BLOG: Why should we care about the U.S. embassy?

By Assunta Ng

Ambassador Gary Locke’s car was surrounded Wednesday, Sept. 19, by Chinese protestors as he tried to entire the American compound. Luckily, he wasn’t injured. (Screen captured. Photo by Associated Press & KOMO Staff)

My heart sank when I saw the news that the U.S. Ambassador to Libya, Christopher Stevens, had been killed in an attack on the Libyan U.S. consulate Tuesday, Sept. 11. I have to confess that I never cared to learn about ambassadors. Last year, Gary Locke and Sung Kim were appointed as ambassadors to China and S. Korea respectively and that changed my attitude. But it is pitiful that I, a newspaper publisher, can only name two U.S. Ambassadors out of the over 170 in the American government.

I would have never stepped foot on an embassy had our native son Gary Locke not been appointed the job. What’s the point?

The only time I think of embassies is when someone’s lost their passport or when the American intelligence network comes up.
Last November, I visited Locke and his family at the embassy in Beijing. I went because of my pride for the Asian community. Finally, I thought, we have one of our own represented highly in a prestigious government position.

When I wrote this blog on Sunday, Sept. 17, I had no idea that Ambassador Locke’s car would be surrounded on Wednesday, Sept. 19, by over 50 Chinese citizens protesting Japan’s actions towards the disputed islands in the East China Sea. Luckily, he was not injured in the protest.

Security at the embassy

The U.S. embassy in Beijing is a neighbor to many other foreign embassies, including those of India and Japan. Reflecting on our tour, the safety of the embassies is actually in the hands of the host country. This is an important fact. If China didn’t protect the embassies of foreign countries, none of them would be safe.

My husband and I went through three layers of security before we were inside the guest compound. Even Mrs. Mona Locke, Gary’s wife, was not allowed into the main building of the embassy. I was surprised to see that the first and second security checkpoints were staffed by local Chinese. Outside the embassy, the Chinese army provided security; the embassy hires the second tier of local Chinese security; and the final tier is provided by the Marines.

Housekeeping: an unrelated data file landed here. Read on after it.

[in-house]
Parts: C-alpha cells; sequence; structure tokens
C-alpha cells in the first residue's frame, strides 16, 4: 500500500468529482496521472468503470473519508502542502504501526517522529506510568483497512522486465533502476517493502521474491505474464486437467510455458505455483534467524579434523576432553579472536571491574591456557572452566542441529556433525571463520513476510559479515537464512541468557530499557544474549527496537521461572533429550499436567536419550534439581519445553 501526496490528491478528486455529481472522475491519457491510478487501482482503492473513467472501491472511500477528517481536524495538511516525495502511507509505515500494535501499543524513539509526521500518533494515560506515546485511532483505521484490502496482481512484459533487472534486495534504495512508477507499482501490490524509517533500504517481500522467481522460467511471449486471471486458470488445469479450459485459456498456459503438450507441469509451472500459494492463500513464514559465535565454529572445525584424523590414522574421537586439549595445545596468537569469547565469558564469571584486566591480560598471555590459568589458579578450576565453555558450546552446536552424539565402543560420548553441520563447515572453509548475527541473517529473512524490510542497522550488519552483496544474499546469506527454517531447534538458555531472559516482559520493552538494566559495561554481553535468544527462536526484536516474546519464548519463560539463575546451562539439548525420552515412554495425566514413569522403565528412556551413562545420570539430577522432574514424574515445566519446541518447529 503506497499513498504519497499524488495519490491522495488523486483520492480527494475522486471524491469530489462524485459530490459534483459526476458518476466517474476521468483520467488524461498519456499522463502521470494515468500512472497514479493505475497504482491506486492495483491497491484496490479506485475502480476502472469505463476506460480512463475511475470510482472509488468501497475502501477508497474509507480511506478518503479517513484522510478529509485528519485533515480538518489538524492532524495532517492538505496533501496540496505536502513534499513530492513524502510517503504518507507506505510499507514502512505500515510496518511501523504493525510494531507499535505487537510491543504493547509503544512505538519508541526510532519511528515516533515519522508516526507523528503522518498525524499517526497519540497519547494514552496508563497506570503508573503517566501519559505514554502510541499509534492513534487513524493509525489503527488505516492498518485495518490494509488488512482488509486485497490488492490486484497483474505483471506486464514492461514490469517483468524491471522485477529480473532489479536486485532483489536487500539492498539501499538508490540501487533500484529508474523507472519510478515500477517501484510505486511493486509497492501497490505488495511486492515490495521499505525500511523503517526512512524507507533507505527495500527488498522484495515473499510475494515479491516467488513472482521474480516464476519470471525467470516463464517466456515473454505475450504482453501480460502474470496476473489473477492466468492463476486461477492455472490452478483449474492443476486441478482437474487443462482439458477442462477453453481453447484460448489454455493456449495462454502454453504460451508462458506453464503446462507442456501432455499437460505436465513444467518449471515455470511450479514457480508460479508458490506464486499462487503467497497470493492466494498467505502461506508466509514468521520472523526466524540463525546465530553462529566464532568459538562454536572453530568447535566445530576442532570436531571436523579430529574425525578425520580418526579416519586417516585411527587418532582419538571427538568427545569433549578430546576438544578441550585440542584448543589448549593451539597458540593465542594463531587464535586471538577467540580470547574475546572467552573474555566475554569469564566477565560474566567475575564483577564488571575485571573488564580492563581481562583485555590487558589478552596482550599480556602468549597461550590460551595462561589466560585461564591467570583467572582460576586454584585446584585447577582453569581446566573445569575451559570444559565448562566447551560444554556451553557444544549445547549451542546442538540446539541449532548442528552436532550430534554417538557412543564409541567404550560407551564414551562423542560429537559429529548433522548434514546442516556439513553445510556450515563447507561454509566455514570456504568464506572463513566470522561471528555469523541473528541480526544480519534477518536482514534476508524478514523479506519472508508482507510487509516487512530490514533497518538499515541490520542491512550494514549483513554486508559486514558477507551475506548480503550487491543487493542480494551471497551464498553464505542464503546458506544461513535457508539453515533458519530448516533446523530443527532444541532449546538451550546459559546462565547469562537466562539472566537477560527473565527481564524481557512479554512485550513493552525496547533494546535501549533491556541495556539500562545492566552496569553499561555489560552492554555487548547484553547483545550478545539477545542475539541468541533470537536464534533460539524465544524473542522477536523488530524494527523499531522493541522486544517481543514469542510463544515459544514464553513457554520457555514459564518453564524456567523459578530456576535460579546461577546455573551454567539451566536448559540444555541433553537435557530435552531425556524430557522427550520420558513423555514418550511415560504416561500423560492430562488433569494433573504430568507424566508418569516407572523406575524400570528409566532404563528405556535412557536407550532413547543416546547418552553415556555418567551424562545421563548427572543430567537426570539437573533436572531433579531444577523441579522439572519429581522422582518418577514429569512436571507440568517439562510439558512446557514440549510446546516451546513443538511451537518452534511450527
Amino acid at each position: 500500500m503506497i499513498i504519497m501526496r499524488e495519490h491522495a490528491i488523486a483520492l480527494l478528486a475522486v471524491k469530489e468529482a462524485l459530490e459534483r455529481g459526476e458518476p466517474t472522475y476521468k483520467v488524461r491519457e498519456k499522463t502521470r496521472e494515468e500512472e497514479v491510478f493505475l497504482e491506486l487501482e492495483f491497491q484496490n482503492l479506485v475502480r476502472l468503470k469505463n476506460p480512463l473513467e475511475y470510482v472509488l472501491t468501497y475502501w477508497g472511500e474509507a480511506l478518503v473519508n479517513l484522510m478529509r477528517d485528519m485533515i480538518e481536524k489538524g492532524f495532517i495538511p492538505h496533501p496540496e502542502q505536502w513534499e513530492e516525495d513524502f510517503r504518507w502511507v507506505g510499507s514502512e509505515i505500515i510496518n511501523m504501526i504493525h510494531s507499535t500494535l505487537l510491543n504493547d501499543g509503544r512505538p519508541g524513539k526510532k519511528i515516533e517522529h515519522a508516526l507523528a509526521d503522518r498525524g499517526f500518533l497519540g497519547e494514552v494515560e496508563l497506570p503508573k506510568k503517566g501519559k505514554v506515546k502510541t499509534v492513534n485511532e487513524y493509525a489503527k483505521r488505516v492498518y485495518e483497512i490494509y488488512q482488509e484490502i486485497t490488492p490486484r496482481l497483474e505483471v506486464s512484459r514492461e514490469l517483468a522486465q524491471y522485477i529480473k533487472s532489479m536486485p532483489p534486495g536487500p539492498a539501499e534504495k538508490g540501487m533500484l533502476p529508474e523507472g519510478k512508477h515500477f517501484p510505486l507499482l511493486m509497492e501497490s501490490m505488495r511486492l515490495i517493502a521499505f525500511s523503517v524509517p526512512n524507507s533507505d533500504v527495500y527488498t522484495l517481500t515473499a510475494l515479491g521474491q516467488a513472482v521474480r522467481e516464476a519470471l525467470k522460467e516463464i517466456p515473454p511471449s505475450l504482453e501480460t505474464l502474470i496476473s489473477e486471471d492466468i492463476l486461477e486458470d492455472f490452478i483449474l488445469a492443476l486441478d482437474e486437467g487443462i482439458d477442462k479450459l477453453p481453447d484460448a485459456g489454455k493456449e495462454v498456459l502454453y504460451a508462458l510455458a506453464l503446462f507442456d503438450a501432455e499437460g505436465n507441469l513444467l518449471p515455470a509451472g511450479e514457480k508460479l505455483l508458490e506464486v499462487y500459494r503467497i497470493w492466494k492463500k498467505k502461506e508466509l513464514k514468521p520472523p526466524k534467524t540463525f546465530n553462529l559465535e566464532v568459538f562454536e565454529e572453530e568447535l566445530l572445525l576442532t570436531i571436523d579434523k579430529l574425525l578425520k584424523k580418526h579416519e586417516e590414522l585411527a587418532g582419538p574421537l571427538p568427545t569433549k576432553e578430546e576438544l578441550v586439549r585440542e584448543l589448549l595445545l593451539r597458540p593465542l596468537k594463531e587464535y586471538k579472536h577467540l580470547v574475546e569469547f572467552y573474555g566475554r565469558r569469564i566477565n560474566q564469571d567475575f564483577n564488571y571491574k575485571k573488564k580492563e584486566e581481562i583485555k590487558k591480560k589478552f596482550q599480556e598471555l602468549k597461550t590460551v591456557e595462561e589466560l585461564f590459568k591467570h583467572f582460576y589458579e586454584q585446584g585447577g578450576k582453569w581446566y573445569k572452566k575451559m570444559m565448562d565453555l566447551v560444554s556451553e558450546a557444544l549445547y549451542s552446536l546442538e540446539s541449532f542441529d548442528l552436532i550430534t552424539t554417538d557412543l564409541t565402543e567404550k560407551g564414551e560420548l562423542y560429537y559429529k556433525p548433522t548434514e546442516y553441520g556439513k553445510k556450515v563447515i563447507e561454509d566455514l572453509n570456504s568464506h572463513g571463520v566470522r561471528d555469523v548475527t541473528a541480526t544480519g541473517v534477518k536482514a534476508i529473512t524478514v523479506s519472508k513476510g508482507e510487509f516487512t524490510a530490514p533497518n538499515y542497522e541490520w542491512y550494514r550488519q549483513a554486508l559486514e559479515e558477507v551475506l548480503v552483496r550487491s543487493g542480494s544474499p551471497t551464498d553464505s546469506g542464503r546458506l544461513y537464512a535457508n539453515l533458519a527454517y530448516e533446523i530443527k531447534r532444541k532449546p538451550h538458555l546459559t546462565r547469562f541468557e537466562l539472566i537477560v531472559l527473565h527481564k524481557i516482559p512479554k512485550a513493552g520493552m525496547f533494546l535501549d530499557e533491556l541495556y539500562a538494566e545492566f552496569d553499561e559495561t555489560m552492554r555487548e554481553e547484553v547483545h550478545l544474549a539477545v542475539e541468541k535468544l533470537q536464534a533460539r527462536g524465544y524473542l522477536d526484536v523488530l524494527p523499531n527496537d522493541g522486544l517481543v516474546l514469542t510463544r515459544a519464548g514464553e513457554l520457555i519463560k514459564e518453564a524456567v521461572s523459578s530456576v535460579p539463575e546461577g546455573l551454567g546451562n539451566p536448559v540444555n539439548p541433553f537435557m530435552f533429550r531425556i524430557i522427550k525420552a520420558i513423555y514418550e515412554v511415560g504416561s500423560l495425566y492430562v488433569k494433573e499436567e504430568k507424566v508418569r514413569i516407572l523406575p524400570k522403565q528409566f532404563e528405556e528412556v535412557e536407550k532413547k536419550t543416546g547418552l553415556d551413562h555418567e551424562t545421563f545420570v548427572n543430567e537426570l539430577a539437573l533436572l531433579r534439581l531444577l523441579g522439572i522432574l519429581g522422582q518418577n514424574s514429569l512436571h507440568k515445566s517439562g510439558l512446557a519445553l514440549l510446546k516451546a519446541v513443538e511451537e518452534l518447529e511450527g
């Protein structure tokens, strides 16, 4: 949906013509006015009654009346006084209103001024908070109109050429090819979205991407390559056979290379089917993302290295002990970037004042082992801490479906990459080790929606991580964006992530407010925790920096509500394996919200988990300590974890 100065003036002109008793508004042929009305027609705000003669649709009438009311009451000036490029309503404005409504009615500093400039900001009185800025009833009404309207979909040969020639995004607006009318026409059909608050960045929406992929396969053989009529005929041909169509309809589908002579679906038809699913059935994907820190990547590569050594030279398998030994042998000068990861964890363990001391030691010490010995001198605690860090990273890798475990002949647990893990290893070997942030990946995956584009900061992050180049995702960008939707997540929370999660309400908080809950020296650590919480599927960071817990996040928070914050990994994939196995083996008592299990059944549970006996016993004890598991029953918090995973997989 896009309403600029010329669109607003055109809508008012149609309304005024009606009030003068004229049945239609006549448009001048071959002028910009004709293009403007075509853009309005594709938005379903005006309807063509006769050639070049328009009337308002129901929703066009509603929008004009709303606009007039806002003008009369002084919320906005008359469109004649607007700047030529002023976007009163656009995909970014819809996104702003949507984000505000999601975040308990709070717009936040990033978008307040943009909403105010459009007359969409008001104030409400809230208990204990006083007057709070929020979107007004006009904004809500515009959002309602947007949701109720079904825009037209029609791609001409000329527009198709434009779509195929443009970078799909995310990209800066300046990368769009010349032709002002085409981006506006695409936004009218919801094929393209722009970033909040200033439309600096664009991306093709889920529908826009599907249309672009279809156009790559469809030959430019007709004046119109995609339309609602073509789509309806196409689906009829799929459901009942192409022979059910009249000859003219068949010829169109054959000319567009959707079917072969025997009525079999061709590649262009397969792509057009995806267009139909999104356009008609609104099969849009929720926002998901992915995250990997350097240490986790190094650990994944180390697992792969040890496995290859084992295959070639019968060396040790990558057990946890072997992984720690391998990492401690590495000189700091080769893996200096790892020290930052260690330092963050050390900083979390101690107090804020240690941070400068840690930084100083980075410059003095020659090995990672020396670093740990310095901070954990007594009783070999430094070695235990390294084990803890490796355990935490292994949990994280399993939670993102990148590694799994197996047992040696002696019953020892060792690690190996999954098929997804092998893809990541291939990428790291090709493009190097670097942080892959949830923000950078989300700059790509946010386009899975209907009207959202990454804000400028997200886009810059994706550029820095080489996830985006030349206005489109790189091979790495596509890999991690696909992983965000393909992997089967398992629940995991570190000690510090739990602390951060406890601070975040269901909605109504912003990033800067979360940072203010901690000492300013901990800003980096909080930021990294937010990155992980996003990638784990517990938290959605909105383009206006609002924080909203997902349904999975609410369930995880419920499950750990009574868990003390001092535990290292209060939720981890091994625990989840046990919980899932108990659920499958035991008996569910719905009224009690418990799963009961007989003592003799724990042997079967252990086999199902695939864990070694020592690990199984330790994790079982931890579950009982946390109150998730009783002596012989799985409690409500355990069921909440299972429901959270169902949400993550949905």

The embassy also recruits many local Chinese to staff clerical and other support positions. Realistically, opportunities for Chinese employees to spy on the U.S. embassy are plentiful. The U.S. government discourages American embassy employees from making friends with local staff. You can never know who’s a bad guy! If an employee dates a foreign national, they have to disclose the relationship so the embassy can vet the person you’re seeing to make sure that they are clean.

The “soft power” of the U.S. embassy

In recent years, the work of the embassy has been focused on helping the local communities, facilitating increased education, art, and cultural exchange. The environment is a big issue for the Chinese, who know that they can’t trust their own government on air pollution. Guess where they turn for accurate information?

Obviously not the state-owned media outlets!

I believe in soft power. There are far-reaching results when the U.S. uses its power and connections to help local communities with their projects such as building schools, educating teachers and training people to use modern technology. No matter how much that accomplishes, however, it will never be enough. There are just so many mountains to cross and fires to put out.

When traveling to foreign countries, each of us must be aware that we also play a role in building bridges. Our attitudes and behaviors in displaying goodwill and understanding in foreign lands can lighten the workload of our embassies. So carry your own “soft power” when you travel, and you will create lasting impressions on strangers.

U.S. ambassadors deserve appreciation

When U.S. ambassadors retire from service, we don’t hear much about them. Too many times we give glory to the new appointees and nothing to those who have served their country well.

Being an ambassador is a thankless job despite its many perks, including large staffs and personal security. The government even pays for the ambassador’s children’s tuition and housing. But when the relationship between a foreign country and U.S. is well built, who gets the credit? Not the ambassadors, but the President and Secretary of State. However, when something goes wrong, the ambassador is summoned to D.C. and Congress grills them. The media goes after them. They bear all the responsibility for failure but none of the credit for success.

So be kind to those who are in foreign services, representing our government. They take a lot of abuse, are often in dire circumstances, and sometimes risk their lives. Thank you to all the U.S. Ambassadors for all your sacrifices and contributions. (end)

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